GDPR rules, brought into force in May 2018, apply to anyone who processes or controls data. This means that all departments and individuals within a business need to be aware of the GDPR legislation and how it impacts their daily tasks. This applies to all areas of a company, from human resources to marketing and sales, to legal and procurement.
GDPR is not to be ignored just because you are a micro business or one-man band. If a business flaunts the GDPR rules it can be punished with a fine. In the UK, fines are determined by the Information Commissioners Office (ICO). Lesser offences can result in fines of up to two percent of a business’s global turnover or €10 million (£8.51 million), whichever is greater. More serious violations can lead to fines of up 4% of a company’s global turnover or €20 million (£17.05 million), whichever is greater.
The ICO will consider a company’s attempts to comply with GDPR, but you’ll be required to prove your processes in the case of a GDPR compliant against you. Hence why it is important to ensure you understand what is required of you so you can mitigate any risk of a data breach and/or communication error which results in a GDPR complaint.
Just how do you prove you are attempting to be GDPR compliant?
Keeping up-to-date records of the data processing activities you are carrying out and noting down the policies you have in place will help you to follow the rules. Records of processing activities must be kept in writing, and while paper and electronic forms are allowed, it’s best practice to keep digital records.
Documents required under GDPR can include the following:
Professional indemnity insurance will pay your legal costs and certain compensation payments that might be awarded if your client takes legal action against you for errors you are alleged to have made when providing professional services, advice or designs for your client. Among many other cover benefits the PI policy offers:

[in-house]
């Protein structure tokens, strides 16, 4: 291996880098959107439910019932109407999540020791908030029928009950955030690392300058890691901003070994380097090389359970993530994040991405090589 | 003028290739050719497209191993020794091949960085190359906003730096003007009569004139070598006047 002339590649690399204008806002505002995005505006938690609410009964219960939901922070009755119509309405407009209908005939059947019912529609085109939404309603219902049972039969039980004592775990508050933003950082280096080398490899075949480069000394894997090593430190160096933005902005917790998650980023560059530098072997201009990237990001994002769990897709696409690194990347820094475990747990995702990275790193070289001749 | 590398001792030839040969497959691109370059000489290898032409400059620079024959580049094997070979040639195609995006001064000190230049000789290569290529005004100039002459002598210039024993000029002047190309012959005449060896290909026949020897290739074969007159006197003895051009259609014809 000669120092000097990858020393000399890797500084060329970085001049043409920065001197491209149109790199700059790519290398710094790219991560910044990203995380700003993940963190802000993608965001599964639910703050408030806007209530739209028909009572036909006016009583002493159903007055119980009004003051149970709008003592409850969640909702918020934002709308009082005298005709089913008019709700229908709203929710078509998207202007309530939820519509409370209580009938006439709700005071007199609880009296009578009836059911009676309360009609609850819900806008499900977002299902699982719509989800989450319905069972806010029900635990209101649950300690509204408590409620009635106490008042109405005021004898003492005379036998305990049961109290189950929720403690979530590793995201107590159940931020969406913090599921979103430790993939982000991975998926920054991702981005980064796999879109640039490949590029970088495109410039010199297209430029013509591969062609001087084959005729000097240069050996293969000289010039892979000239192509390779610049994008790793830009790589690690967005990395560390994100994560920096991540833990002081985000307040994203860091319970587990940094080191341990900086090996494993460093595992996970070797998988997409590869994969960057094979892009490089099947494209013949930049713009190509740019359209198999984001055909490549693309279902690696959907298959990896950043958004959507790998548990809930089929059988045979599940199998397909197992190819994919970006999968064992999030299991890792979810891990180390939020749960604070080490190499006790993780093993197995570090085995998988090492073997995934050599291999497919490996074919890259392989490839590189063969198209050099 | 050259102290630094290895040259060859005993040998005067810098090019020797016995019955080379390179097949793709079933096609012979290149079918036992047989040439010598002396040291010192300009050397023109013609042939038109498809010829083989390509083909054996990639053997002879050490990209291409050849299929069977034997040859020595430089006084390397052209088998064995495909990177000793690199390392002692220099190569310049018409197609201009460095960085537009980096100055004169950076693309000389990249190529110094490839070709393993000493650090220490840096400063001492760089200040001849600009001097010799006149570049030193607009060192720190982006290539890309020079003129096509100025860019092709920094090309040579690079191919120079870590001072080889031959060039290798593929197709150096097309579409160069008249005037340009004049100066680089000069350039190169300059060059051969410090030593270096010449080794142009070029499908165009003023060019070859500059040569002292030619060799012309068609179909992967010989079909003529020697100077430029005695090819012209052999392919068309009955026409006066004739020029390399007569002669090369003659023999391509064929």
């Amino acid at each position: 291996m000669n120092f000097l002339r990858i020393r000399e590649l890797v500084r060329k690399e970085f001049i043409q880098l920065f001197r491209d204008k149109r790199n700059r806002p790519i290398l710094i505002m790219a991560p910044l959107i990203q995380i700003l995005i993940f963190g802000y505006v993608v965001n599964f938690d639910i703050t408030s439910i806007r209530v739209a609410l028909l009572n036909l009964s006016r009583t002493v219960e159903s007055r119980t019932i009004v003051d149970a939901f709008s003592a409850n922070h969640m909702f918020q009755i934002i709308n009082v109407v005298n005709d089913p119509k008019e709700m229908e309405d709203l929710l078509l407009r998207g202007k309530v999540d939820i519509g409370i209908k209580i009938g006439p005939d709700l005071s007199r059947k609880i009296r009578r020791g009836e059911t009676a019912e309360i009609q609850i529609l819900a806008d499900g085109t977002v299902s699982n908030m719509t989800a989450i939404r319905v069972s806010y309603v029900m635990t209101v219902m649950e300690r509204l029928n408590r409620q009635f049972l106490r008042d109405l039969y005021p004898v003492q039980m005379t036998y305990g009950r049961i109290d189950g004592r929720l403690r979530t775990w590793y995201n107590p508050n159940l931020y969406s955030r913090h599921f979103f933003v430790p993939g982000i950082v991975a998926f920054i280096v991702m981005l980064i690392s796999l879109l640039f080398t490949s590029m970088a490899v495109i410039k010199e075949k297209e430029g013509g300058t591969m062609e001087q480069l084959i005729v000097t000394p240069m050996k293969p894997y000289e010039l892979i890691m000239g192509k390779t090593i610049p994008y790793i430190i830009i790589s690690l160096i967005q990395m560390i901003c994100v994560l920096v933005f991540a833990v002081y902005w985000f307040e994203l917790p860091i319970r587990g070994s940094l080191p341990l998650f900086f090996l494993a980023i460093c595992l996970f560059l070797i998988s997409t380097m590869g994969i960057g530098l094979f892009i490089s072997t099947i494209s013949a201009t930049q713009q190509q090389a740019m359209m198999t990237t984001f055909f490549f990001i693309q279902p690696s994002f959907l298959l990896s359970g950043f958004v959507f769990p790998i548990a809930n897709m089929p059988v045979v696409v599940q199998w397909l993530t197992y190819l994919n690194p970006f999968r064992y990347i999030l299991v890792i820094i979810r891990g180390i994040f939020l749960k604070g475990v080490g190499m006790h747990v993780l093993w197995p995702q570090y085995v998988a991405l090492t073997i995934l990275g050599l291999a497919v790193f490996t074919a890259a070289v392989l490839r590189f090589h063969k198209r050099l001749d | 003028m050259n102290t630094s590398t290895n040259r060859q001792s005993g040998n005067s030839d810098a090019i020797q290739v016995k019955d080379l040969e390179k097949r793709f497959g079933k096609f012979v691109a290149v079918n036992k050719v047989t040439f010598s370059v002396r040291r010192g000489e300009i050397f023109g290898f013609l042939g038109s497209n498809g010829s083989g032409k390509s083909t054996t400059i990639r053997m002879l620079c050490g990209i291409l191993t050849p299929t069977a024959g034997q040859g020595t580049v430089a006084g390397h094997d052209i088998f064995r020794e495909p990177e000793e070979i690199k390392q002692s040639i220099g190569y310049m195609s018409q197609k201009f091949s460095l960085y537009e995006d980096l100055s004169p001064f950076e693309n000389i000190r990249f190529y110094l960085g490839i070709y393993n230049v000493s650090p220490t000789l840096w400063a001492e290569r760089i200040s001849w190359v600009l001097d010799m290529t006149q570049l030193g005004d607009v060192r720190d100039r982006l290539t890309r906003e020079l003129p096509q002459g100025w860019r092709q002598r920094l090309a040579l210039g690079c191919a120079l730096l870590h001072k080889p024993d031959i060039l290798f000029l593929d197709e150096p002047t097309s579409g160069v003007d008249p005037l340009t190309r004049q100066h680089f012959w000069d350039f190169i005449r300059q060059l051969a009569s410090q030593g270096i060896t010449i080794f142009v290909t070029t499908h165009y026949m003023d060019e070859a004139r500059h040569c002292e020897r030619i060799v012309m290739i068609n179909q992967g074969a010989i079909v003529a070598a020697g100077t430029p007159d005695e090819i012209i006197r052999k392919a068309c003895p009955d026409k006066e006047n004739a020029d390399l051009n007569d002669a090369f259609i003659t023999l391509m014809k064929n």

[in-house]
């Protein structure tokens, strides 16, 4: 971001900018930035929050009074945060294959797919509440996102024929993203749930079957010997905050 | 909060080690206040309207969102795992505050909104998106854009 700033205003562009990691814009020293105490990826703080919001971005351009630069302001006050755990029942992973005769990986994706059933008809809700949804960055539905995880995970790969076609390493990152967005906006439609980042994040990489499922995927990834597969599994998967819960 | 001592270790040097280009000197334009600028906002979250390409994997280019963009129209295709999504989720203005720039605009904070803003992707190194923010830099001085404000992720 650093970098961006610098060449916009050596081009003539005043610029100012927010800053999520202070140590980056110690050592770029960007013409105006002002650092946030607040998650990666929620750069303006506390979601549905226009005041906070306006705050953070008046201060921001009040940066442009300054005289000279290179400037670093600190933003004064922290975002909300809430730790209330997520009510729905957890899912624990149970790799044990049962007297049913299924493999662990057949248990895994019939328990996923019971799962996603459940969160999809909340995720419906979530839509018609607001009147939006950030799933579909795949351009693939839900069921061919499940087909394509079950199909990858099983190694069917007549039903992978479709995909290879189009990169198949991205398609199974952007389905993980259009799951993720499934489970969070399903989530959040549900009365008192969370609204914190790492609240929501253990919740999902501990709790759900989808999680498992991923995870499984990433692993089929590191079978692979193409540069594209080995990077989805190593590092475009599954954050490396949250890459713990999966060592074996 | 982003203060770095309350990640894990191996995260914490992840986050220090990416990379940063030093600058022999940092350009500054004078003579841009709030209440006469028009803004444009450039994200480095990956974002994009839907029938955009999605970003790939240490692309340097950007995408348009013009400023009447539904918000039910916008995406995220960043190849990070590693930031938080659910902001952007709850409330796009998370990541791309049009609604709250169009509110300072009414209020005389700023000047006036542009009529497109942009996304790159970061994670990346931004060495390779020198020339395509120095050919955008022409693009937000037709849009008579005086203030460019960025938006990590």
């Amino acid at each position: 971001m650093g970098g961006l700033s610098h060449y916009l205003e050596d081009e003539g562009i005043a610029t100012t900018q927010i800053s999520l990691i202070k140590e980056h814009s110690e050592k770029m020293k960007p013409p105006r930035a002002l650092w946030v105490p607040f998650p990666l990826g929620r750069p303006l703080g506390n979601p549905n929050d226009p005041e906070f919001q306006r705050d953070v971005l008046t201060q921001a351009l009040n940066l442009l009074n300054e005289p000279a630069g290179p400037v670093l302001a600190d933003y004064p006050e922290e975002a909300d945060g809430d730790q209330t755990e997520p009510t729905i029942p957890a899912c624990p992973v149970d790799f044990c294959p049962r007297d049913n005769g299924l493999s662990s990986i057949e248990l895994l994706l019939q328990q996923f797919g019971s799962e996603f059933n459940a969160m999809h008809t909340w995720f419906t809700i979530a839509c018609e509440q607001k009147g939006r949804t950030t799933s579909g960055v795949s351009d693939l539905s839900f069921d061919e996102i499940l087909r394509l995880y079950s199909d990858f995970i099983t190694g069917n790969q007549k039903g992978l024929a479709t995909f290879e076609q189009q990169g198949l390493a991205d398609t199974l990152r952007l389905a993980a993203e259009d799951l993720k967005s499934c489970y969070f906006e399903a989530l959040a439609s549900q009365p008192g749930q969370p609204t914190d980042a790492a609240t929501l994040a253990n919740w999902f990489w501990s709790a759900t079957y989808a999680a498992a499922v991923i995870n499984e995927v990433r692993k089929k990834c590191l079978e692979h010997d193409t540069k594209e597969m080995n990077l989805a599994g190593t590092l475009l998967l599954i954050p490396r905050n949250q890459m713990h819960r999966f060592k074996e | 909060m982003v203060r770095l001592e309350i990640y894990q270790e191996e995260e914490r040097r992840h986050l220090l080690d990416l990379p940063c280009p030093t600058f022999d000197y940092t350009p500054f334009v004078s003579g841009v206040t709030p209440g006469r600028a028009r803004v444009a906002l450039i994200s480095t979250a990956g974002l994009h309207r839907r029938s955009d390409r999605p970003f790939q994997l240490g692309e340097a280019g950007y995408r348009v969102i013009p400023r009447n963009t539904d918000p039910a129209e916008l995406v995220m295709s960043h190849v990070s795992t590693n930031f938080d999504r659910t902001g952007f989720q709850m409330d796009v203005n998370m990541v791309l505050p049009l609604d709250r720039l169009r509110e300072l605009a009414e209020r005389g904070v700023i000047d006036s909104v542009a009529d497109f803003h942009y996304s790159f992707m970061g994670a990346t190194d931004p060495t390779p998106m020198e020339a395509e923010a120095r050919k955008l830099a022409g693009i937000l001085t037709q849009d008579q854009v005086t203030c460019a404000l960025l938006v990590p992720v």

Cover for accidental breach of confidentiality.
Unintentional sharing of confidential client information is quite common and commonly occurs through human error. This falls under the ‘wrongful acts’ portion of the policy document which includes professional negligence.
Insurance if you lose documents or data for which you are responsible.
PI will respond to provide cover for money spent by you in replacing or restoring documents during the policy schedule that has been destroyed or damaged or declared lost, even after a careful search.
Defence costs for data protection legislation prosecution
In the age of digital, data and privacy protection legislation is strict. It can be easy to breach the legislation without knowing. So, it is important to carry professional indemnity insurance to ensure your costs and expenses are covered in the event a claim is made against you should you lose sensitive data that you are handling (3).
Cyber liability insurance will respond to cover your business if you suffer a data breach during the period of insurance. The policy will cover using the cyber response service and the cost of notifying third parties and/or employees of an actual or suspected data breach.
The policy can also cover your legal liability for damages arising from a claim as well as the cost of restoring, replacing, rebuilding, replicating or reinstating computer equipment that has been subjected to a cyber-attack (4).
Protects against claims of alleged negligence in your professional services, advice and designs.
Protection for losses from, fraud, dishonesty, theft, bribery, forgery, and loss investigations.
Covers your business in the event of a malicious attack on your computer systems and data.